We count rings on trees. Is it possible to EXACTLY determine the age of a dog, or living human being? Beyond an educated guess?
Exactly? No. Not unless you look at their birth certificate, or hospital delivery records.
Can’t you just cut him open and count the rings?
No exact way, but I believe most vets can guess an approximate age by looking at the dog’s teeth.
This brings up an interesting topic…
Isn’t there any fluid/process/hormone in our body whose magnitude/rate varies by a certain fixed/predictable quantity with age ?
you could have a look at the telomerones (sp?). They get snipped shorter every cell division although I am not sure how reliable that is.
My old dog (now sadly deceased) adopted us as an adult. We took her to three vets over the years, but when prompted none of them cared to hazard a guess as to how old she was.
Well, for bears, scientists do something like that; they remove a tooth, slice off a bit, and count the rings. Might work for dogs, too.
[hijack] Reminds me of a little pony we got a few years ago. At the time we adopted her, she was the youngest AND the oldest member of the family.
(new to the family, but at 42, several years older than my wife or I).
Now she’s dead. Has anyone else ever buried a pony using just a shovel? Took me quite a while. (TMI warning: for a minute there, with the four legs sticking up out of the ground, I thought I’d have to nail a sheet of plywood on top and make it an outdoor table.) [/hijack]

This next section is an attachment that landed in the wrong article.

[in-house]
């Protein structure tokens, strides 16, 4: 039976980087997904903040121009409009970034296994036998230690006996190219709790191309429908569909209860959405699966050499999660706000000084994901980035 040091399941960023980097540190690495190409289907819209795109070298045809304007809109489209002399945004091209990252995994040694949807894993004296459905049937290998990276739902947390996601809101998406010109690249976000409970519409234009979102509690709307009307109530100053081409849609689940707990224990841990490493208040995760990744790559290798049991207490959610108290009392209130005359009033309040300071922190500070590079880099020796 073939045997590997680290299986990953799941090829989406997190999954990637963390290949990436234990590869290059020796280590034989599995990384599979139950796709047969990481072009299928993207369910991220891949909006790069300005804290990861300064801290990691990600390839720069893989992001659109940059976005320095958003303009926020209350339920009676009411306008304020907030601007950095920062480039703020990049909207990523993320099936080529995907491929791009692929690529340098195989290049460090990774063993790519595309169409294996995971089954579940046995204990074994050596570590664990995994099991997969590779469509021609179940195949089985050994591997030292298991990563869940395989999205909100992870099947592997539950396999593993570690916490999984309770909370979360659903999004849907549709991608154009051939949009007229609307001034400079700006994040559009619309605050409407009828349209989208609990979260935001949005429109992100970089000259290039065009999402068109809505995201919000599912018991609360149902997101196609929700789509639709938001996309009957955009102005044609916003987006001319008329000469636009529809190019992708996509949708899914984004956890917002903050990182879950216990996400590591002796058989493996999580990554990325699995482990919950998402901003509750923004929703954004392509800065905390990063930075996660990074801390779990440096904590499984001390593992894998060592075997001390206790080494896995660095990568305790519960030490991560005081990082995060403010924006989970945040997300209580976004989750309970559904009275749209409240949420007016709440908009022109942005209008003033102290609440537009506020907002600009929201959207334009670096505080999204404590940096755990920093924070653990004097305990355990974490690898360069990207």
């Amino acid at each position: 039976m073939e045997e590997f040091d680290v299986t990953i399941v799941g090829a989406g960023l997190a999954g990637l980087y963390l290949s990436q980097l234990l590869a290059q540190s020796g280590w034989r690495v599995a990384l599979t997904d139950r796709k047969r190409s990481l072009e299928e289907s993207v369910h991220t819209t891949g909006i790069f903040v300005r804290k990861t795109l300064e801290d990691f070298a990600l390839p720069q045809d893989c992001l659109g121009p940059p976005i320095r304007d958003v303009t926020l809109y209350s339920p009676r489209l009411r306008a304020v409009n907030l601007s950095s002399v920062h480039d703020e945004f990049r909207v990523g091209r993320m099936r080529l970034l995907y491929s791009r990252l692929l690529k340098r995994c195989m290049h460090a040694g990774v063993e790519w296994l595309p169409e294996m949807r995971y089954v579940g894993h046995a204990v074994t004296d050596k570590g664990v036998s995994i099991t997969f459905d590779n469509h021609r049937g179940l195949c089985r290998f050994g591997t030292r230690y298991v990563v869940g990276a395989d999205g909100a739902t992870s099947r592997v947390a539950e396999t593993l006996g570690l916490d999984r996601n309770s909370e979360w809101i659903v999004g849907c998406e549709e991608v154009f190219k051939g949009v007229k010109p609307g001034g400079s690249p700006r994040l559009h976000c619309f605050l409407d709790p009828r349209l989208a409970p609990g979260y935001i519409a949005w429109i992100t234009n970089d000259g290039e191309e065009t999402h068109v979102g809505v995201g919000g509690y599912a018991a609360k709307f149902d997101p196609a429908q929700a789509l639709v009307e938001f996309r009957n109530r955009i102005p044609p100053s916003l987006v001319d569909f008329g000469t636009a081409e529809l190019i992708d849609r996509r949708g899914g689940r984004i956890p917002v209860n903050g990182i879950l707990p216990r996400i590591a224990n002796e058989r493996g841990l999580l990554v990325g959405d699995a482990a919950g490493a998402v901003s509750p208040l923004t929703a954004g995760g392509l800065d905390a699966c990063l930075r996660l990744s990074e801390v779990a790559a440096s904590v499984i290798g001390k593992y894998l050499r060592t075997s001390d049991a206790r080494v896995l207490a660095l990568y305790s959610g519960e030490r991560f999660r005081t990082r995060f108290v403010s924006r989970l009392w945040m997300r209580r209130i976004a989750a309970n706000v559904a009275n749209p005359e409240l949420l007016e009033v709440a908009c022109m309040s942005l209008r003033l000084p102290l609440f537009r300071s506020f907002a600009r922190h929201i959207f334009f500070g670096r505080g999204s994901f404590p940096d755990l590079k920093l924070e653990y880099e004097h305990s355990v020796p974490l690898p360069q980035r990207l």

The Master has sort of spoken on this topic.
I remember hearing years ago of the following method of determining a person’s age; if it ever worked, and my memory is not playing tricks on me, it should be equally useful for dogs.
As you may know, the body uses left handed amino acids exclusively, and these get laid down in the dentine of our teeth when our adult teeth form, after which they pretty much sit there throughout our lives. While sitting there, they racemize - that is, they slowly alter their form to the state where they are half left handed and half right handed. This happens in a slow random process that is a function of the temperature. Although mouth temperature isn’t perfectly constant, it is relatively close to body temp most of the time. Hence, by knowing the racemization rate at that temperature, one can look at the chemical handedness of the amino acids in the dentine and deduce how many years it’s been since the tooth formed (or did they use enamel instead of dentine? I can’t recall now). Not perfectly exact, but I believe it was used to check some claims of extreme age made by native peoples in a South American tribe. Rather than the touted 200 y.o. they turned out to be in their nineties.
There’s also the presence of old dog smell.
You could just ask him.